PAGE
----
8.07.2008

Tragedy

So today I went out to the garden for the first time in a few days, and found many (read: 25!) tomatoes ripe and ready to be picked, which was fun (see my "today's picks" photo on the sidebar--I'll be updating it regularly, I hope).  After picking the tomatoes, I ventured over to the zucchini, where I found this:



Does anyone know what would cause this sort of thing? I noticed the other day while I was out there that the zucchini was looking a little dimpled on the end, and by today it was brown and withered... so sad. Now I have to wait for more.

On a related note, how does one tell when corn is ready to be picked? I have several ears growing, but I have no idea how to tell when they're done. I'll be doing some research on that today.

5 comments:

The Wolford Pack (Jen) said...

I love that you have a garden! You should share your tips as I have no idea how to even get started or when the best time to plant anything is or even what to plant. We close on our house this month but I imagine Fall isn't the best time to plant anything right...or is it? Your tomatoes look yummy!

Jessie said...

Umm, since this is my first time and all, I don't have a ton of tips, but I do know that you can plant peas and lettuce type veggies (spinach, etc.) in both early spring (like mid-march) and late summer to fall. That is my plan, since I was busy getting used to my new baby this past spring and missed my chance to grow peas and spinach, both of which I love. I'm not sure exactly when to plant it, though. And I have no idea what the climate difference is between here in Utah and where you're living, Jen.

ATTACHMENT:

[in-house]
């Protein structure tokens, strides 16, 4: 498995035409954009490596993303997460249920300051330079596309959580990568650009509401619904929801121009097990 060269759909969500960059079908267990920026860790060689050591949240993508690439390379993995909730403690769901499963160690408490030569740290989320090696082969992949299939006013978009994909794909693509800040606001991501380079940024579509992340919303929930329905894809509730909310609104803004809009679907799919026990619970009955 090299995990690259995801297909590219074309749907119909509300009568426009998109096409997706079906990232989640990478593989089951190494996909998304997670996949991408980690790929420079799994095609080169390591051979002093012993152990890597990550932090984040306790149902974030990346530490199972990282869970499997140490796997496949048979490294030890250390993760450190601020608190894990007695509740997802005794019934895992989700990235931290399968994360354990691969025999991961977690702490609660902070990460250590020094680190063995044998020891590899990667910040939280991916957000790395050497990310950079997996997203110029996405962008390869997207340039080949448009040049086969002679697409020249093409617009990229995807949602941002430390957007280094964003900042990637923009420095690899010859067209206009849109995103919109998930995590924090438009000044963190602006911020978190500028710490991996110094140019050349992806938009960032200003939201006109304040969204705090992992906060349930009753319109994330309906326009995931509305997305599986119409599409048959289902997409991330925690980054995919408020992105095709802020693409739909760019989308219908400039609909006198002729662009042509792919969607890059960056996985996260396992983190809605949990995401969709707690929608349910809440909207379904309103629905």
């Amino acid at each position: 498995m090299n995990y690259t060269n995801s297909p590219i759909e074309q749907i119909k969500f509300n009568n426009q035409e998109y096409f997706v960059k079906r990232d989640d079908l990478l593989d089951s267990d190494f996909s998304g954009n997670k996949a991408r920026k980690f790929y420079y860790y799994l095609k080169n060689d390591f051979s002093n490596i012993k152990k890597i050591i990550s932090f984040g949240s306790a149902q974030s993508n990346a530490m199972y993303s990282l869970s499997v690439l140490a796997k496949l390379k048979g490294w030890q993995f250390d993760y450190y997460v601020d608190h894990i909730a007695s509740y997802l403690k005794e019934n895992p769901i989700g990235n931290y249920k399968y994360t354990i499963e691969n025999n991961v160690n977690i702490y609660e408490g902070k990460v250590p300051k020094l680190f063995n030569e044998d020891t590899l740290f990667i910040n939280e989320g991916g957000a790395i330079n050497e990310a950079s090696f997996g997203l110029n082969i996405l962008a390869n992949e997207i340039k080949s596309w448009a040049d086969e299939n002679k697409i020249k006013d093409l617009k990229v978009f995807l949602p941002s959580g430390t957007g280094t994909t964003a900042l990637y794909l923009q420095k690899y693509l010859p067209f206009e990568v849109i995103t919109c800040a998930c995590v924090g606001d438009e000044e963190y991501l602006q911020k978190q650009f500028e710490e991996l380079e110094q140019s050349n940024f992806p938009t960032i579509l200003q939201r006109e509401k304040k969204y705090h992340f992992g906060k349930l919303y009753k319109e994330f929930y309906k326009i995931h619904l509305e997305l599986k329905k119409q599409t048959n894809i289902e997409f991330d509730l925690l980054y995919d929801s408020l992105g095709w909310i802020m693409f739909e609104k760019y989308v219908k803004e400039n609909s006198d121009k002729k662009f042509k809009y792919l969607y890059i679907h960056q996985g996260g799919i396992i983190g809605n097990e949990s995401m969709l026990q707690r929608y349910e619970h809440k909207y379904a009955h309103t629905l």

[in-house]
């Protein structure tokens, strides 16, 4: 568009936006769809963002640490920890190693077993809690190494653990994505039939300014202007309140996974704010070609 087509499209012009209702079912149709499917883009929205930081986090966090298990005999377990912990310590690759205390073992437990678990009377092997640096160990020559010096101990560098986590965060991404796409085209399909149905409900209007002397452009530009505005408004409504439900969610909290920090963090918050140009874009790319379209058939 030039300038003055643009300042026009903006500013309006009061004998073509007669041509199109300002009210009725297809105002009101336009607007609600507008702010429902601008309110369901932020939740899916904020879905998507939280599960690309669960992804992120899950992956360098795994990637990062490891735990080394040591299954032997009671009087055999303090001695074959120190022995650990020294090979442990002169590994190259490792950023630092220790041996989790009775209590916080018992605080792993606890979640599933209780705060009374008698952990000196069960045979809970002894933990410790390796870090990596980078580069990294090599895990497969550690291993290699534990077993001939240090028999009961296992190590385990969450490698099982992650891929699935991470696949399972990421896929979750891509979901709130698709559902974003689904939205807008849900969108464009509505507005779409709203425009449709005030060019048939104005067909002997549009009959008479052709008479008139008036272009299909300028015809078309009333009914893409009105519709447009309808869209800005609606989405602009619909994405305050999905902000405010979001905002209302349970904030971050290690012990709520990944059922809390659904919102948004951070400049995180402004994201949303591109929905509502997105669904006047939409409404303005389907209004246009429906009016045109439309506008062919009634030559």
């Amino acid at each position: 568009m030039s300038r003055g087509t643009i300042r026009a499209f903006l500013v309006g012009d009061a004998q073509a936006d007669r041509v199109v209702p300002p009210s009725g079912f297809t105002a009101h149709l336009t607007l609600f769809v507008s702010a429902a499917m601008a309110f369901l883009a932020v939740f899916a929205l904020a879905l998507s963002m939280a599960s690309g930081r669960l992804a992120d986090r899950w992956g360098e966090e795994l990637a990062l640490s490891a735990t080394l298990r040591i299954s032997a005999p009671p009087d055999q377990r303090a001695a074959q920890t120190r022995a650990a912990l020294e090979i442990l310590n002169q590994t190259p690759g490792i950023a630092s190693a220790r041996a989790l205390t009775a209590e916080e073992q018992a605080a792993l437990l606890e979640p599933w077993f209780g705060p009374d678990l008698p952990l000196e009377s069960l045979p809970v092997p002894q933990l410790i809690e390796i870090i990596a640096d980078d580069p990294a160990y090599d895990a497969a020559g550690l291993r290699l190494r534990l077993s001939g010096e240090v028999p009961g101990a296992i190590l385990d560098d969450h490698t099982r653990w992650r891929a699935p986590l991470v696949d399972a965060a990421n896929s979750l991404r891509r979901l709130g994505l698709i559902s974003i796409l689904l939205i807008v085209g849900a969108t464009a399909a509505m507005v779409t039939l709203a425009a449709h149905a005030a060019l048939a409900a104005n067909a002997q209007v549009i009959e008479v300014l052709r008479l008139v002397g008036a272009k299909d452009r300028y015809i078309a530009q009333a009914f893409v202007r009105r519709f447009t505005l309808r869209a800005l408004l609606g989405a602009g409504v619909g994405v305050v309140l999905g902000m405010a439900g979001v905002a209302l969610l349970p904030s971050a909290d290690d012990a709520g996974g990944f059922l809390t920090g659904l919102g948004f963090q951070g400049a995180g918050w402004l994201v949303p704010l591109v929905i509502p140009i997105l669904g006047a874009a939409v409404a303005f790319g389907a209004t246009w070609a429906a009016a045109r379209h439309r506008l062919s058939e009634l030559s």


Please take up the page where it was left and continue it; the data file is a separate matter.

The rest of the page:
Colby and Meredith said...

I love gardens! But unfortunately, I don't have any tips for you about the zucchini. However, the tomatoes look fab!

Mysti said...

Hi Jess, I recently read an article in the Trib on tomatoes that might be related. Here is a link for you to check out:
http://www.sltrib.com/ci_10107501?IADID=Search-www.sltrib.com-www.sltrib.com

Stephanie Oelkers said...

You can tell when corn is ready to be picked by checking the kernels. If they are soft and have a milky substance come out of them when you press, they are ready. Morning is the best time to pick them to get sweeter corn. And if you're not going to eat it/freeze it/can it right away, put it on ice or in the fridge. Or wait until your ready to use it before you pick it. This has something to do with the sugars in the corn breaking down. How much corn did you grow/get? We are debating whether to plant some next year.